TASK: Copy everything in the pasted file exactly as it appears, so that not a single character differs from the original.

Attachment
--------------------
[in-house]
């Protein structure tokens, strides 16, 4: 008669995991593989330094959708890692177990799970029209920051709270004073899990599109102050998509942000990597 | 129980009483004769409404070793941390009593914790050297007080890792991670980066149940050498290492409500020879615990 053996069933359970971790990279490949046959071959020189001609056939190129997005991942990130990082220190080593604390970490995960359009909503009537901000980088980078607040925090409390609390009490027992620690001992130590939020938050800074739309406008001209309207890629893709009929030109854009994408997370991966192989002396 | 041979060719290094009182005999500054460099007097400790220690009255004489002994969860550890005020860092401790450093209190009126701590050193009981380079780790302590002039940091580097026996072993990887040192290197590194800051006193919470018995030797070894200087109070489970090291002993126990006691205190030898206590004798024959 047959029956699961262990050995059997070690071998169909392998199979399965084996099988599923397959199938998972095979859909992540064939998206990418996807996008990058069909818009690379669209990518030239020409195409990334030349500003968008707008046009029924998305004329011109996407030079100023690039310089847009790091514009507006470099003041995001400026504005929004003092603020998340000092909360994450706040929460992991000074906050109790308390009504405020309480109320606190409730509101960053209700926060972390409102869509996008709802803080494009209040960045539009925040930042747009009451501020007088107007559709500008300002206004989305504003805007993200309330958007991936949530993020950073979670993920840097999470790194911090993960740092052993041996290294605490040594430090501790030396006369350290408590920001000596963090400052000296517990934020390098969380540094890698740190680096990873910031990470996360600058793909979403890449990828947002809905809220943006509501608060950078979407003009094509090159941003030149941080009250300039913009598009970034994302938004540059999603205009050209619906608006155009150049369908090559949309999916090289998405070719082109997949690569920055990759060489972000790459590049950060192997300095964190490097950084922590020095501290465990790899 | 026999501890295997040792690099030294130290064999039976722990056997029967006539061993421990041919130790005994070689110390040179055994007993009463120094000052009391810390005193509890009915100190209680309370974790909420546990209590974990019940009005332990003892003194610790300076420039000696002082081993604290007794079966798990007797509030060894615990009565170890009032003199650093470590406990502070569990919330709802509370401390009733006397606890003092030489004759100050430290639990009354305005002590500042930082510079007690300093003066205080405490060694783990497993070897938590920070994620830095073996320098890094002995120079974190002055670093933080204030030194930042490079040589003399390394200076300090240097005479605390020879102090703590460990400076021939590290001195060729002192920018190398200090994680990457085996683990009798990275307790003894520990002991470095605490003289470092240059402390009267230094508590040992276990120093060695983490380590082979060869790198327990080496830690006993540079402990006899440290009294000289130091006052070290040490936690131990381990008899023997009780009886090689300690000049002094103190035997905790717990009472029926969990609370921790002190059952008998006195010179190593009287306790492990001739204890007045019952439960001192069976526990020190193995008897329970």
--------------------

[in-house]
């Protein structure tokens, strides 16, 4: 008669995991593989330094959708890692177990799970029209920051709270004073899990599109102050998509942000990597 | 129980009483004769409404070793941390009593914790050297007080890792991670980066149940050498290492409500020879615990 053996069933359970971790990279490949046959071959020189001609056939190129997005991942990130990082220190080593604390970490995960359009909503009537901000980088980078607040925090409390609390009490027992620690001992130590939020938050800074739309406008001209309207890629893709009929030109854009994408997370991966192989002396 | 041979060719290094009182005999500054460099007097400790220690009255004489002994969860550890005020860092401790450093209190009126701590050193009981380079780790302590002039940091580097026996072993990887040192290197590194800051006193919470018995030797070894200087109070489970090291002993126990006691205190030898206590004798024959 047959029956699961262990050995059997070690071998169909392998199979399965084996099988599923397959199938998972095979859909992540064939998206990418996807996008990058069909818009690379669209990518030239020409195409990334030349500003968008707008046009029924998305004329011109996407030079100023690039310089847009790091514009507006470099003041995001400026504005929004003092603020998340000092909360994450706040929460992991000074906050109790308390009504405020309480109320606190409730509101960053209700926060972390409102869509996008709802803080494009209040960045539009925040930042747009009451501020007088107007559709500008300002206004989305504003805007993200309330958007991936949530993020950073979670993920840097999470790194911090993960740092052993041996290294605490040594430090501790030396006369350290408590920001000596963090400052000296517990934020390098969380540094890698740190680096990873910031990470996360600058793909979403890449990828947002809905809220943006509501608060950078979407003009094509090159941003030149941080009250300039913009598009970034994302938004540059999603205009050209619906608006155009150049369908090559949309999916090289998405070719082109997949690569920055990759060489972000790459590049950060192997300095964190490097950084922590020095501290465990790899 | 026999501890295997040792690099030294130290064999039976722990056997029967006539061993421990041919130790005994070689110390040179055994007993009463120094000052009391810390005193509890009915100190209680309370974790909420546990209590974990019940009005332990003892003194610790300076420039000696002082081993604290007794079966798990007797509030060894615990009565170890009032003199650093470590406990502070569990919330709802509370401390009733006397606890003092030489004759100050430290639990009354305005002590500042930082510079007690300093003066205080405490060694783990497993070897938590920070994620830095073996320098890094002995120079974190002055670093933080204030030194930042490079040589003399390394200076300090240097005479605390020879102090703590460990400076021939590290001195060729002192920018190398200090994680990457085996683990009798990275307790003894520990002991470095605490003289470092240059402390009267230094508590040992276990120093060695983490380590082979060869790198327990080496830690006993540079402990006899440290009294000289130091006052070290040490936690131990381990008899023997009780009886090689300690000049002094103190035997905790717990009472029926969990609370921790002190059952008998006195010179190593009287306790492990001739204890007045019952439960001192069976526990020190193995008897329970």